At this point the message should be out there with regards to how Outlook functions internally and externally to locate Autodiscover and the difference that having the workstation domain joined makes. Lync on the other hand is a different beastie!
Both the Outlook Client and the Lync client want to get to the Exchange Autodiscover endpoint, but they differ in how to get to Sesame Street. **
Same But Different
At one of my recent engagements the customer experienced a situation around Lync 2010 and Exchange 2010 integration. Exchange was successfully upgraded to Exchange 2010, and OCS was still in use. When piloting Lync 2010 and the Lync 2010 client they noted errors in the Lync client. There were a couple of reasons for this. The required configuration on the load balancer was not in place, and the device’s firmware was not at the required build level.
When we investigated what Lync and Exchange Autodiscover were doing, we noted that Lync was not locating the Exchange Autodiscover endpoint. Hmm. That’s a bit strange, innit? Outlook was running perfectly, and all the domain joined clients were always able to located Autodiscover by querying for the SCP. The Lync client on the other hand does not leverage SCP when locating Exchange Autodiscover.
Dave Howe’s whitepaper Understanding and Troubleshooting Microsoft Exchange Server Integration discusses this in more detail and is a great read! The one line that distils the important message is:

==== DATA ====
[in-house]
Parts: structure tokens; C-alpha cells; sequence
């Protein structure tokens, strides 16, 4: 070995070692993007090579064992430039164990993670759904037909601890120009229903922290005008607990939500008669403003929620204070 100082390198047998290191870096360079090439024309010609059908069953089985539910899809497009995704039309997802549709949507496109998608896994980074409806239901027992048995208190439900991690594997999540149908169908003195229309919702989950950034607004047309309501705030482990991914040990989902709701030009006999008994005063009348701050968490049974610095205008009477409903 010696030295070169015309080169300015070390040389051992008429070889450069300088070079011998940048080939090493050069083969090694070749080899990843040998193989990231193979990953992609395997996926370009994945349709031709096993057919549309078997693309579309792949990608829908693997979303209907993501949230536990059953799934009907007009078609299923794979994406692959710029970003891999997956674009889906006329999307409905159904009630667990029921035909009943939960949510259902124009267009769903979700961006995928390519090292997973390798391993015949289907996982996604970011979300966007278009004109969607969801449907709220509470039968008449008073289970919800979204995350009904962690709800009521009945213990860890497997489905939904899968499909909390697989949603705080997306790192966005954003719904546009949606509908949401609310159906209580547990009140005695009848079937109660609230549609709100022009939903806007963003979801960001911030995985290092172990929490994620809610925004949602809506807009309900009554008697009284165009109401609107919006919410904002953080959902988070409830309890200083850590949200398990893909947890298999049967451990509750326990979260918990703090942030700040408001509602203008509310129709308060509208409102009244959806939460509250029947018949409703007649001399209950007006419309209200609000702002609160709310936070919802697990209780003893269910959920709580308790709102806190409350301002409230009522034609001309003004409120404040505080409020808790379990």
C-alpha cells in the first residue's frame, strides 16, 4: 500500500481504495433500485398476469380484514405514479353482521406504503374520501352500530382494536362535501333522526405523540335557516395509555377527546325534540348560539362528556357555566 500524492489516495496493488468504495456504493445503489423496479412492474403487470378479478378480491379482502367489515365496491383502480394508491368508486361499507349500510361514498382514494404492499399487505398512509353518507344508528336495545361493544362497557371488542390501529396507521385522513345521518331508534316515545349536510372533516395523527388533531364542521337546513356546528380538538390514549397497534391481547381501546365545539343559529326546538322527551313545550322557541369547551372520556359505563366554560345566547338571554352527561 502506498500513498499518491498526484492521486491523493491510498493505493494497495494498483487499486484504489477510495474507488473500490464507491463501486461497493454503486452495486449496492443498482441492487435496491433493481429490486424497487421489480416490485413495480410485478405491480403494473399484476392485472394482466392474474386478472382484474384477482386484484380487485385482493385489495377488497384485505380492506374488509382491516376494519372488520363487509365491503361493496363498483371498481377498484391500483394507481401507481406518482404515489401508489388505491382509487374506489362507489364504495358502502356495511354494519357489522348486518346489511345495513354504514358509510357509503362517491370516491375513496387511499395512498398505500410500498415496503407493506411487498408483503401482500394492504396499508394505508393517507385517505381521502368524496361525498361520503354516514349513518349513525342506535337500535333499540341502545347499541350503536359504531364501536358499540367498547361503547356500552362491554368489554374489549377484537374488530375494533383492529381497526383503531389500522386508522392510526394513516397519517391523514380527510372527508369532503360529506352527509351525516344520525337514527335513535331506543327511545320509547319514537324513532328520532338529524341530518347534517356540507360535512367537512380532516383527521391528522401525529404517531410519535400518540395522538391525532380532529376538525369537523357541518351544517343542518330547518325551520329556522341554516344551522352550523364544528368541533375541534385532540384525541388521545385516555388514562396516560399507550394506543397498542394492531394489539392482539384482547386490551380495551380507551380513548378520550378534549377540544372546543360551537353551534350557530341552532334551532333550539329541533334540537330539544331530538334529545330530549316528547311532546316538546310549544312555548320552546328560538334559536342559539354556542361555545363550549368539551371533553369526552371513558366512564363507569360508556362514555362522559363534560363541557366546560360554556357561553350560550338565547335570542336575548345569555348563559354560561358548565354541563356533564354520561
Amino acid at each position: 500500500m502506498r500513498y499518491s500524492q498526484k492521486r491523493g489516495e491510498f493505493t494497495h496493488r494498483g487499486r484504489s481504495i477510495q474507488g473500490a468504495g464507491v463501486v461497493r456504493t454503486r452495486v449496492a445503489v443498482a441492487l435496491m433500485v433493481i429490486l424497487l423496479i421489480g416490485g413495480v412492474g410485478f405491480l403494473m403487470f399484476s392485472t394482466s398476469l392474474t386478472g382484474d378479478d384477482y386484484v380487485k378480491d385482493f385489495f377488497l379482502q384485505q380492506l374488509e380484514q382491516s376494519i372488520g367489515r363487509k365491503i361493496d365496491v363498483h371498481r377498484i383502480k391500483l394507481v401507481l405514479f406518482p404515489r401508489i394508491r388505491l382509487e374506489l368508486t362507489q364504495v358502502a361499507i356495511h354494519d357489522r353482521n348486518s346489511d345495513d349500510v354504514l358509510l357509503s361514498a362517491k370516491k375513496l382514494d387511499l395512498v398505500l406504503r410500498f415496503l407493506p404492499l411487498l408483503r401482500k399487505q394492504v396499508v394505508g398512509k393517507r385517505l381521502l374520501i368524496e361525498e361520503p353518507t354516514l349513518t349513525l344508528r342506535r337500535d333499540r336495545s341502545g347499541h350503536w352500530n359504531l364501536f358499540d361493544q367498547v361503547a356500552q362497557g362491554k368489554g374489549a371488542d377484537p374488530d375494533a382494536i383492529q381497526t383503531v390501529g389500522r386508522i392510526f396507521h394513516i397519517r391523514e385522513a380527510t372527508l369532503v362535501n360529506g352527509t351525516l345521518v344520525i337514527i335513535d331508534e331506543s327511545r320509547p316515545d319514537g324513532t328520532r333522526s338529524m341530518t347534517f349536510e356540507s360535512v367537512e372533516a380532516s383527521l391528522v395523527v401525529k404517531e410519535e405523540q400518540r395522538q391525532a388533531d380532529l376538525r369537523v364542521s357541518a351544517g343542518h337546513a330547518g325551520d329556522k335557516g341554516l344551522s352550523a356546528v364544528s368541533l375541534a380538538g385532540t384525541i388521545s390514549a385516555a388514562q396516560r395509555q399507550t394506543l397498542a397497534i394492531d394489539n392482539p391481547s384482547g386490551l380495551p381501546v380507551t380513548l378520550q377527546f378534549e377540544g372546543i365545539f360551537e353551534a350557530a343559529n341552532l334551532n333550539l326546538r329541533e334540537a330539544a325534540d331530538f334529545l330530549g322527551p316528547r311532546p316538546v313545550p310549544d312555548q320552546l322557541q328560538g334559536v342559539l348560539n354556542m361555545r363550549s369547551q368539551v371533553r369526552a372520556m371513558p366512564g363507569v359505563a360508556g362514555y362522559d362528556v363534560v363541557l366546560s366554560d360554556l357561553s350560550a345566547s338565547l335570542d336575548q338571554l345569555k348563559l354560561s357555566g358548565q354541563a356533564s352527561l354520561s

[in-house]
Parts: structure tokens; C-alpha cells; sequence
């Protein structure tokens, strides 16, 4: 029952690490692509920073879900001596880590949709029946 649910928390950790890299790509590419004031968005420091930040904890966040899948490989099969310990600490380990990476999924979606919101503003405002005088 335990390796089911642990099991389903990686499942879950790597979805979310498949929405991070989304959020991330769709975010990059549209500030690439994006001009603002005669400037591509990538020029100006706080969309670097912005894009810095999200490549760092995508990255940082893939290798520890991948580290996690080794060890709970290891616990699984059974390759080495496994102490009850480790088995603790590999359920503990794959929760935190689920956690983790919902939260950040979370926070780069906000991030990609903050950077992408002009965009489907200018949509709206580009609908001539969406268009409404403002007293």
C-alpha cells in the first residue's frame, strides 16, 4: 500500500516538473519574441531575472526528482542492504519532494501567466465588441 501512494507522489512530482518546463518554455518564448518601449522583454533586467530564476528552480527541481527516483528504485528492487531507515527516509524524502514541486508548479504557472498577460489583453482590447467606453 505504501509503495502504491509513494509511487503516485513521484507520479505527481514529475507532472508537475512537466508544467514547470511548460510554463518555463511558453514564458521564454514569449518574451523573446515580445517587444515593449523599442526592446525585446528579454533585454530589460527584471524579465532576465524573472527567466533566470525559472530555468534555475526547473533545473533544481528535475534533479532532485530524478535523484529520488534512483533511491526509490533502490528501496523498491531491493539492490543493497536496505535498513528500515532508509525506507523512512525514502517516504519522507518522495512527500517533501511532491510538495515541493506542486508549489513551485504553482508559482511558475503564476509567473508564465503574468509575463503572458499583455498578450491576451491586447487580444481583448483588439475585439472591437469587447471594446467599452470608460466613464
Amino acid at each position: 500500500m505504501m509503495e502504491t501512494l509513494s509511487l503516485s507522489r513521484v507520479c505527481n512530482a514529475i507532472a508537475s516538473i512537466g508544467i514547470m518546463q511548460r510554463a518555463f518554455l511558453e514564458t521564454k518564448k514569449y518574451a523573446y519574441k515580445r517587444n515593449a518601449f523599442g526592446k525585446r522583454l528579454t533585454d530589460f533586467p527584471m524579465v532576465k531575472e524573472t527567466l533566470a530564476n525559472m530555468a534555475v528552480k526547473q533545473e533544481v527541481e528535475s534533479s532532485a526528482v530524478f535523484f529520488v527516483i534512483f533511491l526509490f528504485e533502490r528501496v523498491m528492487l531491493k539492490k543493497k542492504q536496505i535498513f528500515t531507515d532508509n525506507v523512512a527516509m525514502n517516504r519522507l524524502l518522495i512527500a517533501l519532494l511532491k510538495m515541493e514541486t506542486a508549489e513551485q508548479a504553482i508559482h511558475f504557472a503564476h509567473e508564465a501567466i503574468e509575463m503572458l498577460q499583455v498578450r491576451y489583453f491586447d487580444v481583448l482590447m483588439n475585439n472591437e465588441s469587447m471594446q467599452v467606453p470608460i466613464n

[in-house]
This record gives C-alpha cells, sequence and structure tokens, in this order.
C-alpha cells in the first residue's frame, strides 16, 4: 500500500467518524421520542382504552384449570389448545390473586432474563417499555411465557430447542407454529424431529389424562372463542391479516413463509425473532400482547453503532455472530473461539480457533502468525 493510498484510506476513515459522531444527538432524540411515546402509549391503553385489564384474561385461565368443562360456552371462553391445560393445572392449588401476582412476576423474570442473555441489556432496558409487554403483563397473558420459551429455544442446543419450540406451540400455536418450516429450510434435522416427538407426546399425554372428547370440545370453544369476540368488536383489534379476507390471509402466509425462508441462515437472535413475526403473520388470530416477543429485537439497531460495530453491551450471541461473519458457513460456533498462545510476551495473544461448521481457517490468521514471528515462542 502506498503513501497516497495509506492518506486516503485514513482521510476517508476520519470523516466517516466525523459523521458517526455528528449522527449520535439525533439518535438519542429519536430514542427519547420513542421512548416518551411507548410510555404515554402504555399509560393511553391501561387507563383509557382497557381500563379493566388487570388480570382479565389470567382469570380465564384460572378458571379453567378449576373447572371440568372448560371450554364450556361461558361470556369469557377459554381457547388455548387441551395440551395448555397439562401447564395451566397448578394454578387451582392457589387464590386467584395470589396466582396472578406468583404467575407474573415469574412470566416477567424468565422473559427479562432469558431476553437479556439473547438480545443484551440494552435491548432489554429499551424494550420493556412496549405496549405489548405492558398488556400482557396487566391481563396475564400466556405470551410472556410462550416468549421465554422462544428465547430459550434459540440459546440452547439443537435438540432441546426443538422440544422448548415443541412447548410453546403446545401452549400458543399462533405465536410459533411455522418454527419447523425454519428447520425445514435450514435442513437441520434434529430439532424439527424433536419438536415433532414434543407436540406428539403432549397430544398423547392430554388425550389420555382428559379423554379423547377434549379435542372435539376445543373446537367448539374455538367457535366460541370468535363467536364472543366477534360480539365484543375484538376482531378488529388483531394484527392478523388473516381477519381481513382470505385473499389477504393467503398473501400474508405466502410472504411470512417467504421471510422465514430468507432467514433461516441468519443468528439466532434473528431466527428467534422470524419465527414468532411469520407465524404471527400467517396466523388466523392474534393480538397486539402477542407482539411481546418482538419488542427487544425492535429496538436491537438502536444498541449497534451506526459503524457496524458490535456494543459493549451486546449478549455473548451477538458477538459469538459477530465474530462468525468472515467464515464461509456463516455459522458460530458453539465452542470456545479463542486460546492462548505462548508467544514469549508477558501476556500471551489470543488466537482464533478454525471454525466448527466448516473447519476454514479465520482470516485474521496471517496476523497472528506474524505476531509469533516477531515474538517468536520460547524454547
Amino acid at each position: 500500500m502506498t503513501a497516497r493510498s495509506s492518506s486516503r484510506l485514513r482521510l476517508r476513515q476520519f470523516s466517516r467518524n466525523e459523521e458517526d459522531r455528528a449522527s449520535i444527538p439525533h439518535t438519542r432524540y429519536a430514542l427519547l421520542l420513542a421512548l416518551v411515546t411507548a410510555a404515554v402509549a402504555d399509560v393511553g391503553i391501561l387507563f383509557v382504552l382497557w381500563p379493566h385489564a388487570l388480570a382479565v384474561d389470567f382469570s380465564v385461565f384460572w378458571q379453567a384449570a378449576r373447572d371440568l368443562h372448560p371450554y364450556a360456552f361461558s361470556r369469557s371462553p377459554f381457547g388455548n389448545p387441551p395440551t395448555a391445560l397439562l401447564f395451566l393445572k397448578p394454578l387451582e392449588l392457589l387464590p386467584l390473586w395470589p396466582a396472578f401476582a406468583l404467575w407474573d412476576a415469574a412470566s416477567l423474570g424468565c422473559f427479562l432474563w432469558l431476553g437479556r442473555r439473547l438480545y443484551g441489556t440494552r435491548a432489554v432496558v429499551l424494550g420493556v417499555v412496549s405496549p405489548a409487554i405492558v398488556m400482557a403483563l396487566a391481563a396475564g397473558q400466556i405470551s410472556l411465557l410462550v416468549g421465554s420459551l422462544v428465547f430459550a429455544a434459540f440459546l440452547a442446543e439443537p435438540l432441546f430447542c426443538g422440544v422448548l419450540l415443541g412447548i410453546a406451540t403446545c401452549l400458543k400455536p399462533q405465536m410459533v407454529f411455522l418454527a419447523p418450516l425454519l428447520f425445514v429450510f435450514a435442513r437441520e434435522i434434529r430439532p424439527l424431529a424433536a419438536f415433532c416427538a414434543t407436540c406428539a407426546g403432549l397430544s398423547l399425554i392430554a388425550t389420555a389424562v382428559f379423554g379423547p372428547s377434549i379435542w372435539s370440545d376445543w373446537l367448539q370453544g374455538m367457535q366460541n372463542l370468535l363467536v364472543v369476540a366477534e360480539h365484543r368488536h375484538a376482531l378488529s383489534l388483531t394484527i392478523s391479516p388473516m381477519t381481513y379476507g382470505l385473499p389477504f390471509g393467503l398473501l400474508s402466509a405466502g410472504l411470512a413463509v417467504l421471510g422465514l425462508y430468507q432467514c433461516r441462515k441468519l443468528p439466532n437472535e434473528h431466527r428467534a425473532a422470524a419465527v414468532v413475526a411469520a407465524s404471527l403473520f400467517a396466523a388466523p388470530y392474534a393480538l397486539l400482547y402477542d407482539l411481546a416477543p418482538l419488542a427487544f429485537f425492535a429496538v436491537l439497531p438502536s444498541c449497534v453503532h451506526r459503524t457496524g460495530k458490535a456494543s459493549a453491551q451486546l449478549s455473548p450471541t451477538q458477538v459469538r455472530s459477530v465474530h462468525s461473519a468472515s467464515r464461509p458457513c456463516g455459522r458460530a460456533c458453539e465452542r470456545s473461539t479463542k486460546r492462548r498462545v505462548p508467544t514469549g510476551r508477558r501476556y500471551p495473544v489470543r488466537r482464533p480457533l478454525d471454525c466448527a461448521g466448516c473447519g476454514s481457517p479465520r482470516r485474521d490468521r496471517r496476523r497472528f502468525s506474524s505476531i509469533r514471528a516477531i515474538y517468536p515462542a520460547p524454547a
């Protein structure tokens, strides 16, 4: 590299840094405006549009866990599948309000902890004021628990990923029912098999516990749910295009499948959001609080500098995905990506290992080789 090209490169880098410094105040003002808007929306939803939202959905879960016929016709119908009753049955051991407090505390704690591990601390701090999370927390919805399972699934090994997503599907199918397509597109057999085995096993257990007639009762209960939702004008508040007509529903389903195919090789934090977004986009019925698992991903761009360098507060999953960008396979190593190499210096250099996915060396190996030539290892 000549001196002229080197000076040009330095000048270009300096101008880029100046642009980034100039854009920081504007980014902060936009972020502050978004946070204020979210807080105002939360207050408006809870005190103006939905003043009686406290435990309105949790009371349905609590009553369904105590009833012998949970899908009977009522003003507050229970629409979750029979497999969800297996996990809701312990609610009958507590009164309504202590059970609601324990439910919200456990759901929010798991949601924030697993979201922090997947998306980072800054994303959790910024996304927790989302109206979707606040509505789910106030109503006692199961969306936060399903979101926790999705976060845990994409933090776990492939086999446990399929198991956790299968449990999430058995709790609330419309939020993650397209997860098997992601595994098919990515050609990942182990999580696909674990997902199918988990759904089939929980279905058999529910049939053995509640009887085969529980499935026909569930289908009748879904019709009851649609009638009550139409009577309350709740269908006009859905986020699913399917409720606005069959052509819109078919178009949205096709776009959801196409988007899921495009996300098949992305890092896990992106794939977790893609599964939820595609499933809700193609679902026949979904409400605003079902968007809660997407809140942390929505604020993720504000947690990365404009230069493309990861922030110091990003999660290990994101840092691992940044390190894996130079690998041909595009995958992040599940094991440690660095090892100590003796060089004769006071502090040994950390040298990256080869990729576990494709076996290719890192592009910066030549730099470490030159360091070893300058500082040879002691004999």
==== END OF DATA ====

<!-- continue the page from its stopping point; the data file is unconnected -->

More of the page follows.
Unlike Outlook, which uses an SCP object to locate the Autodiscover URL, UC clients and devices will only use the DNS-based discovery method.
There is also a flow diagram in the whitepaper showing the DNS records used.
Note that nowhere in Dave’s article does he change or view the properties of the Autodiscover virtual directory. The same is also true in Prerequisites for Integrating Microsoft Lync Server 2013 and Microsoft Exchange Server 2013.
There are some differences between Exchange 2007 and 2010 with regards to how the requests get serviced. Exchange 2007 only does POX (Plain Old Xml) whereas newer Exchange does SOAP (Simple Object Access Protocol) in addition. Lync can leverage SOAP, Outlook kicks it old School with POX.
Letting Lync Play Nicely With Exchange Autodiscover
The customer above had deployed Exchange, but had not created any internal DNS records for Autodiscover.domain.com. Technically this was not needed for their Exchange + Outlook design, as they have an environment with HA load balancers and multiple CAS servers behind each load balancer. Their Autodiscover namespace had been set as the load balancer FQDN. As such the FQDN Autodoscover.domain.com was not on any of the Exchange CAS Certificates. And as mentioned in the busting Autodiscover myth post on Set-AutodiscoverVirtualDirectory their Autodiscover URI was previously configured by running:
Set-ClientAccessServer –AutoDiscoverServiceInternalUri “https://lb.contoso.com/Autodiscover/Autodiscover.xml”
In order to change this they:
Request and install new certificates that included the Autodiscover.domain.com namespace
Update the service bindings on Exchange to use the new certificate
Update the configuration on the load balancers
Create internal DNS entries for the Autodiscover.domain.com namespace
Update build documentation
Update DR documentation
** – That 8 foot tall yellow bird still freaks me out!!